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In 1998 in Amsterdam, Holland, the Women’s Eagles reached the final of the Women’s Rugby World Cup for the third time, posting victories against Russia (84-0), Spain (39-16) and Scotland (25-10). Then, they beat Canada 46-6 in the quarter finals round for the ninth time against no defeats.

At the same time, powerhouse New Zealand dominated opening round play with a 134-0 rout of Germany. The Black Ferns easily defeated Scotland 76-0, advancing to the quarters, beating Spain 46-13. In the semis, they won against England 44-11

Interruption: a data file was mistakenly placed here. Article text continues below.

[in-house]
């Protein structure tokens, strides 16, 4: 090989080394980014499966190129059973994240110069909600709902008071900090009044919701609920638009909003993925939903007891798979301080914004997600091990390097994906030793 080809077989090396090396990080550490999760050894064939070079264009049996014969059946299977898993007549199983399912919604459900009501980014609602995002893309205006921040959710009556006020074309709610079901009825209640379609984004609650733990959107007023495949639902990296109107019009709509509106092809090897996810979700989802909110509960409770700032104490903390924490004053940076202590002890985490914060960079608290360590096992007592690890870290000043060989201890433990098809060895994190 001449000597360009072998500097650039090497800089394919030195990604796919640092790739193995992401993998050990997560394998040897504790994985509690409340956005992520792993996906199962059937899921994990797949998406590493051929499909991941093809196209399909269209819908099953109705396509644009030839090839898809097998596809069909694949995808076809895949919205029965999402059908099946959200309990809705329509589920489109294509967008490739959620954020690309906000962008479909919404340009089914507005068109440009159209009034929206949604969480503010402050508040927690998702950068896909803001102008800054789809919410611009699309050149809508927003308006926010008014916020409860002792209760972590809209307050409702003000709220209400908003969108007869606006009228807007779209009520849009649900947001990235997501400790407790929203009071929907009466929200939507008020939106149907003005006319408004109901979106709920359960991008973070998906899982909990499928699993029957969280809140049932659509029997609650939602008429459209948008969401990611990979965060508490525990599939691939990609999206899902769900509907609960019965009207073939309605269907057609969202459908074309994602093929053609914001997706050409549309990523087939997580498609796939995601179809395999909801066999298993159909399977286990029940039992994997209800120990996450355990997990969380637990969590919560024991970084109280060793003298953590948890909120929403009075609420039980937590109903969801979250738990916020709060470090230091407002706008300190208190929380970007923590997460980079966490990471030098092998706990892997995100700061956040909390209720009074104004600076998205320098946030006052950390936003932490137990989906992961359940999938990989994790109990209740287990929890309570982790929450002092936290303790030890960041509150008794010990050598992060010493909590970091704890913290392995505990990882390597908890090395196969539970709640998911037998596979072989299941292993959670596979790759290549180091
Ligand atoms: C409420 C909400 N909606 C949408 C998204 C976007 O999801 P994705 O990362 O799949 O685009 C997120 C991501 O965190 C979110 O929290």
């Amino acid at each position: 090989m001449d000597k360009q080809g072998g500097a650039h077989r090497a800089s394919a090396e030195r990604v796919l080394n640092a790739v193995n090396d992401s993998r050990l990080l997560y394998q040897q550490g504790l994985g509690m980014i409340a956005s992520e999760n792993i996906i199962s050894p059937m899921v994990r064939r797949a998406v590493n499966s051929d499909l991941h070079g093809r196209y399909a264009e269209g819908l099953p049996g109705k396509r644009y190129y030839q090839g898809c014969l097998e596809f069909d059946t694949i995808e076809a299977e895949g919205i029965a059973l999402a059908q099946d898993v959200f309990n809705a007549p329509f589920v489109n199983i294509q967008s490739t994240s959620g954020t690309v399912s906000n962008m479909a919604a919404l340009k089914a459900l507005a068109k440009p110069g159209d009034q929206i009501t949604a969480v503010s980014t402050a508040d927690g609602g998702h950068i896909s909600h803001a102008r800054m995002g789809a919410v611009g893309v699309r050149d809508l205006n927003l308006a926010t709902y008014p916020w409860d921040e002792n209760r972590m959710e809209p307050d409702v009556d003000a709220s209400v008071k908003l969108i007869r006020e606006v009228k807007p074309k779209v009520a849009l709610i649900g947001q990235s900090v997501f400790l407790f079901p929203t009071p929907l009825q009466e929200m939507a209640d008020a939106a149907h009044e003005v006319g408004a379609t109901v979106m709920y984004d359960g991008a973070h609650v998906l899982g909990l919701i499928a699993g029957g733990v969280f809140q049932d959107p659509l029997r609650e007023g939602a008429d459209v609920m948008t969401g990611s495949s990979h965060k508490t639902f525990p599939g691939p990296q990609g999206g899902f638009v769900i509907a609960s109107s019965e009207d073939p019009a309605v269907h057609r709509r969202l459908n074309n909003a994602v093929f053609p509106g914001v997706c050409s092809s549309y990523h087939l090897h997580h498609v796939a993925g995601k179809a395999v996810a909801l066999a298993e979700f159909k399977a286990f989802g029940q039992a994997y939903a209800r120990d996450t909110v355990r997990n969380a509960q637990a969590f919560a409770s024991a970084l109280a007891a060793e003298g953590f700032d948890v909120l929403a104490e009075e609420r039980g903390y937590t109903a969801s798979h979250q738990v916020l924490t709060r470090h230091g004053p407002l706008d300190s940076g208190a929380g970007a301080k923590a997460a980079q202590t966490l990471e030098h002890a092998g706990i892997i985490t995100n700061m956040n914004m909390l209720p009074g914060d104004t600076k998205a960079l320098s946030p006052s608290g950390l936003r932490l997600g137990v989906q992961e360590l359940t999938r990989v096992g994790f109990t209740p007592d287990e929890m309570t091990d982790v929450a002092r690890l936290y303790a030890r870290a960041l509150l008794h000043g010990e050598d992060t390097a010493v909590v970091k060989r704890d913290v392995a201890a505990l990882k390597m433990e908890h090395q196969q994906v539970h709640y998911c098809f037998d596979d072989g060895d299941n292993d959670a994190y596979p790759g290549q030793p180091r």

In the final, New Zealand prevailed handily, defeating the Eagles 44-12, and gaining their first WRWC championship. The USA were the only squad to score two tries against New Zealand.

Eighteen-years later, women’s rugby has seen the rise internationally of France, Australia, Ireland, and Canada at the same time that New Zealand has retained dominance.  Their 1998 World Cup victory signaled the start of the their first “super-team,” having successfully recruited quality athletes from other sports to play rugby.

The final drew 4,000 in attendance, a number that increased to 25,000 when France hosted the 2014 WRWC in Paris played at Stade Jean Bouin.